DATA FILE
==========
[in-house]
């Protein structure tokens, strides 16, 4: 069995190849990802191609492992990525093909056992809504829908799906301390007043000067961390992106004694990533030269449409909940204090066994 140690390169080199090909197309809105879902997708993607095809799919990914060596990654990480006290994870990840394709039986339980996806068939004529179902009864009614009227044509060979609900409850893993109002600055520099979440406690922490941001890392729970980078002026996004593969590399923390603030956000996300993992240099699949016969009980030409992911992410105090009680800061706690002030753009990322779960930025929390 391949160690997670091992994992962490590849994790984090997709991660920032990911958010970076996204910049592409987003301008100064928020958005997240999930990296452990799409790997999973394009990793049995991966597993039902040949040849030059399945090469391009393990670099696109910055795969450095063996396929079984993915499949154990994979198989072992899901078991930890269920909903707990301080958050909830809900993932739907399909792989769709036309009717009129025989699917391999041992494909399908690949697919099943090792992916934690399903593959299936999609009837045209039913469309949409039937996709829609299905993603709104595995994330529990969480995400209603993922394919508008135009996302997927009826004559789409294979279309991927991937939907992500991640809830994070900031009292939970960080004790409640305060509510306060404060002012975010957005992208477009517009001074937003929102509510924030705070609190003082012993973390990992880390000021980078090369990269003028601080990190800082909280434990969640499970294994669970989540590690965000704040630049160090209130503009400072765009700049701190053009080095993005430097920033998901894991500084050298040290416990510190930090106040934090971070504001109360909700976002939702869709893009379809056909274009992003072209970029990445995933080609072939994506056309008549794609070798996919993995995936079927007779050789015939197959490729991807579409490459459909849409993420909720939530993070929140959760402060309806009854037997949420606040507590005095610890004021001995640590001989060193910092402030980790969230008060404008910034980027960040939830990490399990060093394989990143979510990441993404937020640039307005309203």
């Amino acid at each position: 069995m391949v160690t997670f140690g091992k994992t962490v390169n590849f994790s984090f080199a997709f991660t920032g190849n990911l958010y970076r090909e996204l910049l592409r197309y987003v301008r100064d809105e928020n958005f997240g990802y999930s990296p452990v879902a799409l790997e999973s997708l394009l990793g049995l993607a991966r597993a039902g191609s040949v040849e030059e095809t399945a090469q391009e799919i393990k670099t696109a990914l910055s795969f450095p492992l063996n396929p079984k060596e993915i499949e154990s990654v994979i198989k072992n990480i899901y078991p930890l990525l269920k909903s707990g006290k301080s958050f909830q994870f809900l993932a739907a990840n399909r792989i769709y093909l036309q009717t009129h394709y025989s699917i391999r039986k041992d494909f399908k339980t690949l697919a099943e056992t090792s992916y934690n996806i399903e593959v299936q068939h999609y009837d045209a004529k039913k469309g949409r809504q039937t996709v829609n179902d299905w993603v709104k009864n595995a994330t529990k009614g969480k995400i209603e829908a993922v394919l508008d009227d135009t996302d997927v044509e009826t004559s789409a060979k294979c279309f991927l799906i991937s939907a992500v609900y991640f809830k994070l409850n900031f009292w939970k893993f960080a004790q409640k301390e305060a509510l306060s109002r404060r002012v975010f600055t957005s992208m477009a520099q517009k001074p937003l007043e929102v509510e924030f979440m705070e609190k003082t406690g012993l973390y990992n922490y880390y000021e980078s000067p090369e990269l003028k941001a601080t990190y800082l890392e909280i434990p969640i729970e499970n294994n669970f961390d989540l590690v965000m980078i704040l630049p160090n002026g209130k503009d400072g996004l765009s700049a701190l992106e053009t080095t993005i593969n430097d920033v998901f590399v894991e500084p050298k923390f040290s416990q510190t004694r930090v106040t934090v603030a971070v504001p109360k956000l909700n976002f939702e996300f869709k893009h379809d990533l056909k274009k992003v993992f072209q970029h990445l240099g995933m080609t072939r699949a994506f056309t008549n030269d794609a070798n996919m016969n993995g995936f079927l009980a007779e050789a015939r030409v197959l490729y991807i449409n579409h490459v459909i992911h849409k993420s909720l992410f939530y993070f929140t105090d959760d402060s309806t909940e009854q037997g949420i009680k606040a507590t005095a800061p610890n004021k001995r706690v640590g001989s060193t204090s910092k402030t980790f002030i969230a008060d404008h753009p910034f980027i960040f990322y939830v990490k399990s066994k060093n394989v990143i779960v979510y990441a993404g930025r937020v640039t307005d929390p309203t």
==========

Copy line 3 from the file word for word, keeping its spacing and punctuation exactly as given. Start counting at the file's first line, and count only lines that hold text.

């Amino acid at each position: 069995m391949v160690t997670f140690g091992k994992t962490v390169n590849f994790s984090f080199a997709f991660t920032g190849n990911l958010y970076r090909e996204l910049l592409r197309y987003v301008r100064d809105e928020n958005f997240g990802y999930s990296p452990v879902a799409l790997e999973s997708l394009l990793g049995l993607a991966r597993a039902g191609s040949v040849e030059e095809t399945a090469q391009e799919i393990k670099t696109a990914l910055s795969f450095p492992l063996n396929p079984k060596e993915i499949e154990s990654v994979i198989k072992n990480i899901y078991p930890l990525l269920k909903s707990g006290k301080s958050f909830q994870f809900l993932a739907a990840n399909r792989i769709y093909l036309q009717t009129h394709y025989s699917i391999r039986k041992d494909f399908k339980t690949l697919a099943e056992t090792s992916y934690n996806i399903e593959v299936q068939h999609y009837d045209a004529k039913k469309g949409r809504q039937t996709v829609n179902d299905w993603v709104k009864n595995a994330t529990k009614g969480k995400i209603e829908a993922v394919l508008d009227d135009t996302d997927v044509e009826t004559s789409a060979k294979c279309f991927l799906i991937s939907a992500v609900y991640f809830k994070l409850n900031f009292w939970k893993f960080a004790q409640k301390e305060a509510l306060s109002r404060r002012v975010f600055t957005s992208m477009a520099q517009k001074p937003l007043e929102v509510e924030f979440m705070e609190k003082t406690g012993l973390y990992n922490y880390y000021e980078s000067p090369e990269l003028k941001a601080t990190y800082l890392e909280i434990p969640i729970e499970n294994n669970f961390d989540l590690v965000m980078i704040l630049p160090n002026g209130k503009d400072g996004l765009s700049a701190l992106e053009t080095t993005i593969n430097d920033v998901f590399v894991e500084p050298k923390f040290s416990q510190t004694r930090v106040t934090v603030a971070v504001p109360k956000l909700n976002f939702e996300f869709k893009h379809d990533l056909k274009k992003v993992f072209q970029h990445l240099g995933m080609t072939r699949a994506f056309t008549n030269d794609a070798n996919m016969n993995g995936f079927l009980a007779e050789a015939r030409v197959l490729y991807i449409n579409h490459v459909i992911h849409k993420s909720l992410f939530y993070f929140t105090d959760d402060s309806t909940e009854q037997g949420i009680k606040a507590t005095a800061p610890n004021k001995r706690v640590g001989s060193t204090s910092k402030t980790f002030i969230a008060d404008h753009p910034f980027i960040f990322y939830v990490k399990s066994k060093n394989v990143i779960v979510y990441a993404g930025r937020v640039t307005d929390p309203t």